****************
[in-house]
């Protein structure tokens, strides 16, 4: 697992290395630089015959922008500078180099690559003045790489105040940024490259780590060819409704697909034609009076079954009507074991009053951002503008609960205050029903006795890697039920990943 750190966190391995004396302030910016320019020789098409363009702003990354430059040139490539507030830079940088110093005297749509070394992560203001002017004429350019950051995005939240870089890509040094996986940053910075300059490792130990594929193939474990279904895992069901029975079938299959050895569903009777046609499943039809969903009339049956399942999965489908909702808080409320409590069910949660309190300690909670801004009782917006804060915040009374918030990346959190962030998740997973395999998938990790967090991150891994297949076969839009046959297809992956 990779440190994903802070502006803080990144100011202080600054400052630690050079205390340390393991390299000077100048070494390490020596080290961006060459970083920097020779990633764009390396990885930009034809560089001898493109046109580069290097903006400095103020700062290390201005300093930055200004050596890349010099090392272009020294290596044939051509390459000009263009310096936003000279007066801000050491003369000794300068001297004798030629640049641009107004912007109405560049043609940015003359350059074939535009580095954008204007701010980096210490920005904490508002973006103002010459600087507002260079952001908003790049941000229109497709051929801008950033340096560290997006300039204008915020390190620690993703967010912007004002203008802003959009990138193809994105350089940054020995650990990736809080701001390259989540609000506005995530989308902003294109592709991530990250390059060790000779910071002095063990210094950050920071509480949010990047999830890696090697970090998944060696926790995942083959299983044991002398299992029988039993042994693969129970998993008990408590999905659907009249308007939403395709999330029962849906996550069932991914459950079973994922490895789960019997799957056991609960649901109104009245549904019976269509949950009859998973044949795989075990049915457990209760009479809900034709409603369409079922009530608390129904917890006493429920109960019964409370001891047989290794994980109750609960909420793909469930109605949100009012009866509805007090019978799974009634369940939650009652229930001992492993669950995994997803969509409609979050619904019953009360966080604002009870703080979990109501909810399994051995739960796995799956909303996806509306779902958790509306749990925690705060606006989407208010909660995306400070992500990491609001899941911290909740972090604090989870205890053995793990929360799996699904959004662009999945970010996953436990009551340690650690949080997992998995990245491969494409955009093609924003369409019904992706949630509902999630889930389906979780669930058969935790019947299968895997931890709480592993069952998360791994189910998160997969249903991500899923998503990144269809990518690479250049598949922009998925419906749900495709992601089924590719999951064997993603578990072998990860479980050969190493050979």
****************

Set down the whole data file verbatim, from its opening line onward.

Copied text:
[in-house]
């Protein structure tokens, strides 16, 4: 697992290395630089015959922008500078180099690559003045790489105040940024490259780590060819409704697909034609009076079954009507074991009053951002503008609960205050029903006795890697039920990943 750190966190391995004396302030910016320019020789098409363009702003990354430059040139490539507030830079940088110093005297749509070394992560203001002017004429350019950051995005939240870089890509040094996986940053910075300059490792130990594929193939474990279904895992069901029975079938299959050895569903009777046609499943039809969903009339049956399942999965489908909702808080409320409590069910949660309190300690909670801004009782917006804060915040009374918030990346959190962030998740997973395999998938990790967090991150891994297949076969839009046959297809992956 990779440190994903802070502006803080990144100011202080600054400052630690050079205390340390393991390299000077100048070494390490020596080290961006060459970083920097020779990633764009390396990885930009034809560089001898493109046109580069290097903006400095103020700062290390201005300093930055200004050596890349010099090392272009020294290596044939051509390459000009263009310096936003000279007066801000050491003369000794300068001297004798030629640049641009107004912007109405560049043609940015003359350059074939535009580095954008204007701010980096210490920005904490508002973006103002010459600087507002260079952001908003790049941000229109497709051929801008950033340096560290997006300039204008915020390190620690993703967010912007004002203008802003959009990138193809994105350089940054020995650990990736809080701001390259989540609000506005995530989308902003294109592709991530990250390059060790000779910071002095063990210094950050920071509480949010990047999830890696090697970090998944060696926790995942083959299983044991002398299992029988039993042994693969129970998993008990408590999905659907009249308007939403395709999330029962849906996550069932991914459950079973994922490895789960019997799957056991609960649901109104009245549904019976269509949950009859998973044949795989075990049915457990209760009479809900034709409603369409079922009530608390129904917890006493429920109960019964409370001891047989290794994980109750609960909420793909469930109605949100009012009866509805007090019978799974009634369940939650009652229930001992492993669950995994997803969509409609979050619904019953009360966080604002009870703080979990109501909810399994051995739960796995799956909303996806509306779902958790509306749990925690705060606006989407208010909660995306400070992500990491609001899941911290909740972090604090989870205890053995793990929360799996699904959004662009999945970010996953436990009551340690650690949080997992998995990245491969494409955009093609924003369409019904992706949630509902999630889930389906979780669930058969935790019947299968895997931890709480592993069952998360791994189910998160997969249903991500899923998503990144269809990518690479250049598949922009998925419906749900495709992601089924590719999951064997993603578990072998990860479980050969190493050979």